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How to Tie Several Useful Knots out of Paracord

By Matt Hawkins

If you plan on using a paracord belt or other paracord accessory as a utility tool when the situation calls for it, it is important to understand how to tie proper knots with paracord. Without a secure knot, the paracord may be rendered useless since the knot will slip and the strength of the paracord will be wasted.

Fortunately, there are a variety of useful knots that are simple to learn and will serve you well in a variety of situations. Before getting started though, make sure you have some paracord to work with. You can find several types and colors here on Amazon.

Half Hitch

paracord half hitch

The hitch class of knots is perhaps the most useful to know because these knots have such a wide range of applications. In a nutshell, hitches allow you to quickly and easily secure a line to a fixed anchor point, such as a truck or tree, for example. A half hitch is the simplest type of hitch, and like the other hitches, will grip tighter on the anchor point with increasing tension on the line.

To tie a half hitch, first wrap the line around the anchor point, then wrap the end around the main line. Next, feed the end through the loop just formed and take the slack out. This completes the half hitch. For additional strength, another half hitch is commonly tied around the main line to form what is called a double half hitch.

Square Knot

paracord square knot

If you need to tie two separate pieces of paracord (or string, or rope) together to make a longer length, a square knot is the way to go. Like the half hitch, the square knot is one of the easiest knots to learn and execute. In addition, it is very secure, yet easy to untie when necessary.

To tie a square knot, while holding one piece of paracord in each hand, cross the pieces over to form an X. Then, as if you were tying a bow in your shoelace, wrap one piece around the other. One piece should be sticking out to the right and the other to the left. Next, cross the pieces over again to form another X. Finally, wrap one piece around the other again, this time in the other direction, and pull on the free ends to tighten your newly formed square knot.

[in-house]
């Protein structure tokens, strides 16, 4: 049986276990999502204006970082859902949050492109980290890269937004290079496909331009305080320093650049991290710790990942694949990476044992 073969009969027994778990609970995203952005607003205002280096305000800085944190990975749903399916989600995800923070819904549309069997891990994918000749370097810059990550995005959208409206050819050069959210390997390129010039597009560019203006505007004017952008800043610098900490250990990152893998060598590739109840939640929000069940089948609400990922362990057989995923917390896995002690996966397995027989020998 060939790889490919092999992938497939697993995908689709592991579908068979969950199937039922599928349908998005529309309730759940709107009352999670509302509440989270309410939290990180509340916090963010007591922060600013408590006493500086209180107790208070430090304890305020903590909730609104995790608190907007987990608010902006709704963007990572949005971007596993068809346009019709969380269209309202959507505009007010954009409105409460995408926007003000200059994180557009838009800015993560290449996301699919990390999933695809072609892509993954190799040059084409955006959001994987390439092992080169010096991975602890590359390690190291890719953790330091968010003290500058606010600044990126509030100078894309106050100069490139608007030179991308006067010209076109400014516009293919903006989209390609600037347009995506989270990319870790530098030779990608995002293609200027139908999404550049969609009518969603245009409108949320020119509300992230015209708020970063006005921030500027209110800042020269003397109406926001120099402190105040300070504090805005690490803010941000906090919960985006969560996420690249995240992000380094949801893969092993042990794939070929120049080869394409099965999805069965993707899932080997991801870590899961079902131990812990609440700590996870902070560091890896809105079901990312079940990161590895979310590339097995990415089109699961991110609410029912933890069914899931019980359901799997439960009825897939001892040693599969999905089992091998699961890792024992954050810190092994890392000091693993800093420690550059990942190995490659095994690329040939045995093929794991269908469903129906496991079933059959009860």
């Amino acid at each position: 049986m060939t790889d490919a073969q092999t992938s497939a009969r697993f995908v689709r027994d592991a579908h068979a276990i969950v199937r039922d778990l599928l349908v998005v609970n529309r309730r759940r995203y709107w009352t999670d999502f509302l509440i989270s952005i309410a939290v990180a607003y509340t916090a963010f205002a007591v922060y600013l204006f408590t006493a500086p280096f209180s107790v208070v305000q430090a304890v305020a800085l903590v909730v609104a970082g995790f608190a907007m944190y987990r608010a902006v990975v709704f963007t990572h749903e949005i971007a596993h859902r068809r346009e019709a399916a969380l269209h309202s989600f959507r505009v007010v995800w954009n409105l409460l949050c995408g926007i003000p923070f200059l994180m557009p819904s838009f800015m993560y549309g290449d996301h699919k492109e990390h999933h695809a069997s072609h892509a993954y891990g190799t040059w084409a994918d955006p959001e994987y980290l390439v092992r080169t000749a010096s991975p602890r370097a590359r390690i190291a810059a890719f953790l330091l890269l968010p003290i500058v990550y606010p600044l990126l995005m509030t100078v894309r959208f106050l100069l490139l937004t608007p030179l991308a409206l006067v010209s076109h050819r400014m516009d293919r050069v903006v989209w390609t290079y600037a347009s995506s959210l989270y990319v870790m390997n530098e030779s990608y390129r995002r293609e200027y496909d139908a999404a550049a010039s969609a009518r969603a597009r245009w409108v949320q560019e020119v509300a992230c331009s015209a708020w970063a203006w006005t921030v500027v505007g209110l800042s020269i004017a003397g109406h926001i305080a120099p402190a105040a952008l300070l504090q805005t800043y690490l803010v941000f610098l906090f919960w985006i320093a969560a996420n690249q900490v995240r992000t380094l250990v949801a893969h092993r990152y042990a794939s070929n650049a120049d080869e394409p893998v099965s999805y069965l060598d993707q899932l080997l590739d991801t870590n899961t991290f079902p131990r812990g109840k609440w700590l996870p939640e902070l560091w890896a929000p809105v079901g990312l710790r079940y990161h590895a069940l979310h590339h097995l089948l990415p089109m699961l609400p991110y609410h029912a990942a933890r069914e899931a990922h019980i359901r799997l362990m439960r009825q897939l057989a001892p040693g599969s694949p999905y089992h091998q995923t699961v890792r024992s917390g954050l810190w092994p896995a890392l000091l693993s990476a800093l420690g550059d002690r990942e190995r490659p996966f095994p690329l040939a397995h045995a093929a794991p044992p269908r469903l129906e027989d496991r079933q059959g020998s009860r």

Clove Hitch

paracord clove hitch

A clove hitch is an easy way to securely tie something to a tree, pole, or branch. It is especially useful for temporary uses due to its adjustability.

To tie a clove hitch, first loop the paracord around the object being secured. Next, while holding one end in each hand, cross the end in your right hand over the end in your left hand to form an X. Then, wrap the end in your right hand back around the object as before, making sure to leave the wrap loose. Finally, with the same end back in front of the object, poke it underneath the segment of paracord it was just wrapped around.


paracord bowline

A bowline is a great knot to learn for rock climbing or rescues, since it can be quickly tied around one’s waist to serve as a strong safety harness that can be pulled or secured at its other end, depending on the situation.

To tie a bowline, first form a small loop. Then, start forming another loop, but instead of looping around again, pass the end of the paracord through the small loop (from below) and wrap it around the standing part of the paracord at the opposite end. Then continue feeding the end back through the small loop (from above) and tighten. The bowline is often tied around one’s own waist to secure them to a rescuer or other sturdy object, or it can be tied around an object in order to hoist it up.

If you plan on really getting the most out of your paracord belt or other accessories, make sure to learn and practice these knots. They will literally take you just minutes to learn and can not only enrich your outdoor experience, but potentially save yourself or someone else’s life as well.